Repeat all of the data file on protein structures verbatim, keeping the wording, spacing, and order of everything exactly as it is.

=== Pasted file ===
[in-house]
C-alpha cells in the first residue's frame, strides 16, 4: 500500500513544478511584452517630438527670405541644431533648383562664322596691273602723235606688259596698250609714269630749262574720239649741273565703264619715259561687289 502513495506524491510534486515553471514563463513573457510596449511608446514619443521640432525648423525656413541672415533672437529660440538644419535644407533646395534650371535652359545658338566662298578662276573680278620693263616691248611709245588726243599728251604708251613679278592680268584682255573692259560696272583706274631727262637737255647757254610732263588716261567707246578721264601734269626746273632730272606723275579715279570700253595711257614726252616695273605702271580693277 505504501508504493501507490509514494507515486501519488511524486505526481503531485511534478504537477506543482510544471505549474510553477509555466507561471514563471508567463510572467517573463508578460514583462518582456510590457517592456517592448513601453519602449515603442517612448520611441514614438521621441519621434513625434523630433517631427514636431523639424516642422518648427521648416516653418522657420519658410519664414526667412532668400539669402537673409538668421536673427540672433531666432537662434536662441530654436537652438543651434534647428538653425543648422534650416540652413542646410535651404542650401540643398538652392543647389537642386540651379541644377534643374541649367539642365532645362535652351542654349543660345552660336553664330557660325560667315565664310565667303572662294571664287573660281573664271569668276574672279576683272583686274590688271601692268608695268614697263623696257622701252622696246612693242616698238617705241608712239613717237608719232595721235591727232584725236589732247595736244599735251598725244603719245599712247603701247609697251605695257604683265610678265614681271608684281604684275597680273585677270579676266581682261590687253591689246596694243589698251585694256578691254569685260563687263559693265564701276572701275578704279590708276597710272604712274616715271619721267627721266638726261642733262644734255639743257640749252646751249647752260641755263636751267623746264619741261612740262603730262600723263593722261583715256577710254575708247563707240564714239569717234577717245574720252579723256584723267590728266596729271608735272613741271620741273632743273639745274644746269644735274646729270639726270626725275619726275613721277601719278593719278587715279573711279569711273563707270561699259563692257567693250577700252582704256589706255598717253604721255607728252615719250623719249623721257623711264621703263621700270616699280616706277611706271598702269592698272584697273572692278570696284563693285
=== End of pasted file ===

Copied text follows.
[in-house]
C-alpha cells in the first residue's frame, strides 16, 4: 500500500513544478511584452517630438527670405541644431533648383562664322596691273602723235606688259596698250609714269630749262574720239649741273565703264619715259561687289 502513495506524491510534486515553471514563463513573457510596449511608446514619443521640432525648423525656413541672415533672437529660440538644419535644407533646395534650371535652359545658338566662298578662276573680278620693263616691248611709245588726243599728251604708251613679278592680268584682255573692259560696272583706274631727262637737255647757254610732263588716261567707246578721264601734269626746273632730272606723275579715279570700253595711257614726252616695273605702271580693277 505504501508504493501507490509514494507515486501519488511524486505526481503531485511534478504537477506543482510544471505549474510553477509555466507561471514563471508567463510572467517573463508578460514583462518582456510590457517592456517592448513601453519602449515603442517612448520611441514614438521621441519621434513625434523630433517631427514636431523639424516642422518648427521648416516653418522657420519658410519664414526667412532668400539669402537673409538668421536673427540672433531666432537662434536662441530654436537652438543651434534647428538653425543648422534650416540652413542646410535651404542650401540643398538652392543647389537642386540651379541644377534643374541649367539642365532645362535652351542654349543660345552660336553664330557660325560667315565664310565667303572662294571664287573660281573664271569668276574672279576683272583686274590688271601692268608695268614697263623696257622701252622696246612693242616698238617705241608712239613717237608719232595721235591727232584725236589732247595736244599735251598725244603719245599712247603701247609697251605695257604683265610678265614681271608684281604684275597680273585677270579676266581682261590687253591689246596694243589698251585694256578691254569685260563687263559693265564701276572701275578704279590708276597710272604712274616715271619721267627721266638726261642733262644734255639743257640749252646751249647752260641755263636751267623746264619741261612740262603730262600723263593722261583715256577710254575708247563707240564714239569717234577717245574720252579723256584723267590728266596729271608735272613741271620741273632743273639745274644746269644735274646729270639726270626725275619726275613721277601719278593719278587715279573711279569711273563707270561699259563692257567693250577700252582704256589706255598717253604721255607728252615719250623719249623721257623711264621703263621700270616699280616706277611706271598702269592698272584697273572692278570696284563693285